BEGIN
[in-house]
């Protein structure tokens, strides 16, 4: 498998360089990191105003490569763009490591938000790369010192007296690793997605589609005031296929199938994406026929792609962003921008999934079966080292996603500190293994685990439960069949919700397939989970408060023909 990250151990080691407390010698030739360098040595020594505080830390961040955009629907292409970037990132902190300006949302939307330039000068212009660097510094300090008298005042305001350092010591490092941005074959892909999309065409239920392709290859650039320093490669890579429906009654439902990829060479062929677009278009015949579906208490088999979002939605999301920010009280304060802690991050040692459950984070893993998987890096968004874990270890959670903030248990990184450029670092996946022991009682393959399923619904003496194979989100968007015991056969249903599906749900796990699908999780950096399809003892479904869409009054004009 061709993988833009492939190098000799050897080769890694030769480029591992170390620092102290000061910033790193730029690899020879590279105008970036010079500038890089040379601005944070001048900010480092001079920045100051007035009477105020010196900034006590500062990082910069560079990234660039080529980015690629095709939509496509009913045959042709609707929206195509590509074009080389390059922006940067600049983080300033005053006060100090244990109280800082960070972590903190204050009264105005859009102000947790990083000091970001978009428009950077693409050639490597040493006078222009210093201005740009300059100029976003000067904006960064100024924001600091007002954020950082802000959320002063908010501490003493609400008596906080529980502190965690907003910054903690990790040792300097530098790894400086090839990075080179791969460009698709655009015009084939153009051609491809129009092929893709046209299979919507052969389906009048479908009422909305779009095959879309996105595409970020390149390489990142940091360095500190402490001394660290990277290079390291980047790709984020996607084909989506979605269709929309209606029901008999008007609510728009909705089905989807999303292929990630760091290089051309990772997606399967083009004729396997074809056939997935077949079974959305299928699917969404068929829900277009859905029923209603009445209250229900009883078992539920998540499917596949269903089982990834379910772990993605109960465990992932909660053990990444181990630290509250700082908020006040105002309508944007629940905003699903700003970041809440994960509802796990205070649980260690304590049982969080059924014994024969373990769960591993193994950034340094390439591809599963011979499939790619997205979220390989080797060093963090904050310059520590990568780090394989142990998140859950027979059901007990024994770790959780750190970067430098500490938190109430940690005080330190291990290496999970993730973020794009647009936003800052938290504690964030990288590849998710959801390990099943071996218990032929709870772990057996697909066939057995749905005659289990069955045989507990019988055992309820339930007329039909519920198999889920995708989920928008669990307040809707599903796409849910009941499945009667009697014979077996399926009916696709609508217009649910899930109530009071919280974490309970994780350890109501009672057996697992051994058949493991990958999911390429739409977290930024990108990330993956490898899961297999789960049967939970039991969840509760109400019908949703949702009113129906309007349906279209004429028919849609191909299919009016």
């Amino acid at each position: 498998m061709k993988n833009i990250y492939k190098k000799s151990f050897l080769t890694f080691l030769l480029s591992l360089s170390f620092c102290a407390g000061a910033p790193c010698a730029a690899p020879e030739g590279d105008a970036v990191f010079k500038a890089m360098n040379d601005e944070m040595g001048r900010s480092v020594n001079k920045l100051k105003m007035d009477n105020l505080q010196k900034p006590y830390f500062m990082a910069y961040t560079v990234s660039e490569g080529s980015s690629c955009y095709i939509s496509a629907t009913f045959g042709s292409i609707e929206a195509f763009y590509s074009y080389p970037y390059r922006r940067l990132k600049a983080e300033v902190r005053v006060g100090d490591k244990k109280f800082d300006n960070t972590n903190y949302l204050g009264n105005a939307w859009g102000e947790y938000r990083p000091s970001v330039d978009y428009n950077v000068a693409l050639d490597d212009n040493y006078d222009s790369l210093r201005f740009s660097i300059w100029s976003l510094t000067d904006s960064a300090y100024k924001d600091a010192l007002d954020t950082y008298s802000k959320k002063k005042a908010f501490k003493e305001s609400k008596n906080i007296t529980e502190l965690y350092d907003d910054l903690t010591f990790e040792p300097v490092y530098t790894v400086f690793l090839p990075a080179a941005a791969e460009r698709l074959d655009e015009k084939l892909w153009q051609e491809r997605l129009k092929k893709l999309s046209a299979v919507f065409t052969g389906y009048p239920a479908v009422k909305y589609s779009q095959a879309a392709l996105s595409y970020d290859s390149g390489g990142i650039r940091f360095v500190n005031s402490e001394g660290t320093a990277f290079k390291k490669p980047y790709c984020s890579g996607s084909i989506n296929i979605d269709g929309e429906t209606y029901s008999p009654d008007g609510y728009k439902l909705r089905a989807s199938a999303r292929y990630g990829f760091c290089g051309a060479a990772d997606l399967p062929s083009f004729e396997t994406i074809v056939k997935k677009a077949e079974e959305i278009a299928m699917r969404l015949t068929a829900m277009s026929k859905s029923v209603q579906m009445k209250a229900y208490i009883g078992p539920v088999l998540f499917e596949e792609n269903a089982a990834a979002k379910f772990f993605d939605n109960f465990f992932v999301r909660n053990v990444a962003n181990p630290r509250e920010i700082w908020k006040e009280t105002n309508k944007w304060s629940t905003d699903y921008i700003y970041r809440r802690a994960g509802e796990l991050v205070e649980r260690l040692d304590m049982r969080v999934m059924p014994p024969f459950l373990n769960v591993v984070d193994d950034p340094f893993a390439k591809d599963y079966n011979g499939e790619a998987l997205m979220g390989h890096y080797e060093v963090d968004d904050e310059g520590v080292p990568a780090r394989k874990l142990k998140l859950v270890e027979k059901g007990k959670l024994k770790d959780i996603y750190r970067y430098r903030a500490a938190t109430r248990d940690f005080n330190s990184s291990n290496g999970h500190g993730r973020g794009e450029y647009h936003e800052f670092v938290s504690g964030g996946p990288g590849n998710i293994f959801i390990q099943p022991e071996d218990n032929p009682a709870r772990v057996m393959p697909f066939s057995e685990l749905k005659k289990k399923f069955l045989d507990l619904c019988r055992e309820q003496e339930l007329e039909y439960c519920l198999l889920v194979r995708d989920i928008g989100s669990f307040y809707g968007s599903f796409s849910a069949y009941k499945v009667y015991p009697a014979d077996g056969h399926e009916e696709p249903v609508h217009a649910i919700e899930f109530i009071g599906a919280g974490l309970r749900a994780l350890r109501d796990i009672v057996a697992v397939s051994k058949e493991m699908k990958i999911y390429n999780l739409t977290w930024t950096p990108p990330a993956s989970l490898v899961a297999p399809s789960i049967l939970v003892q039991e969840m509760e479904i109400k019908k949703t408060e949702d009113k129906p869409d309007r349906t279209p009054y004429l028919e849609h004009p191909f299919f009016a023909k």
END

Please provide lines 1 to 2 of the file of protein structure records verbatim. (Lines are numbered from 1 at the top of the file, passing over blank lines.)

[in-house]
């Protein structure tokens, strides 16, 4: 498998360089990191105003490569763009490591938000790369010192007296690793997605589609005031296929199938994406026929792609962003921008999934079966080292996603500190293994685990439960069949919700397939989970408060023909 990250151990080691407390010698030739360098040595020594505080830390961040955009629907292409970037990132902190300006949302939307330039000068212009660097510094300090008298005042305001350092010591490092941005074959892909999309065409239920392709290859650039320093490669890579429906009654439902990829060479062929677009278009015949579906208490088999979002939605999301920010009280304060802690991050040692459950984070893993998987890096968004874990270890959670903030248990990184450029670092996946022991009682393959399923619904003496194979989100968007015991056969249903599906749900796990699908999780950096399809003892479904869409009054004009 061709993988833009492939190098000799050897080769890694030769480029591992170390620092102290000061910033790193730029690899020879590279105008970036010079500038890089040379601005944070001048900010480092001079920045100051007035009477105020010196900034006590500062990082910069560079990234660039080529980015690629095709939509496509009913045959042709609707929206195509590509074009080389390059922006940067600049983080300033005053006060100090244990109280800082960070972590903190204050009264105005859009102000947790990083000091970001978009428009950077693409050639490597040493006078222009210093201005740009300059100029976003000067904006960064100024924001600091007002954020950082802000959320002063908010501490003493609400008596906080529980502190965690907003910054903690990790040792300097530098790894400086090839990075080179791969460009698709655009015009084939153009051609491809129009092929893709046209299979919507052969389906009048479908009422909305779009095959879309996105595409970020390149390489990142940091360095500190402490001394660290990277290079390291980047790709984020996607084909989506979605269709929309209606029901008999008007609510728009909705089905989807999303292929990630760091290089051309990772997606399967083009004729396997074809056939997935077949079974959305299928699917969404068929829900277009859905029923209603009445209250229900009883078992539920998540499917596949269903089982990834379910772990993605109960465990992932909660053990990444181990630290509250700082908020006040105002309508944007629940905003699903700003970041809440994960509802796990205070649980260690304590049982969080059924014994024969373990769960591993193994950034340094390439591809599963011979499939790619997205979220390989080797060093963090904050310059520590990568780090394989142990998140859950027979059901007990024994770790959780750190970067430098500490938190109430940690005080330190291990290496999970993730973020794009647009936003800052938290504690964030990288590849998710959801390990099943071996218990032929709870772990057996697909066939057995749905005659289990069955045989507990019988055992309820339930007329039909519920198999889920995708989920928008669990307040809707599903796409849910009941499945009667009697014979077996399926009916696709609508217009649910899930109530009071919280974490309970994780350890109501009672057996697992051994058949493991990958999911390429739409977290930024990108990330993956490898899961297999789960049967939970039991969840509760109400019908949703949702009113129906309007349906279209004429028919849609191909299919009016």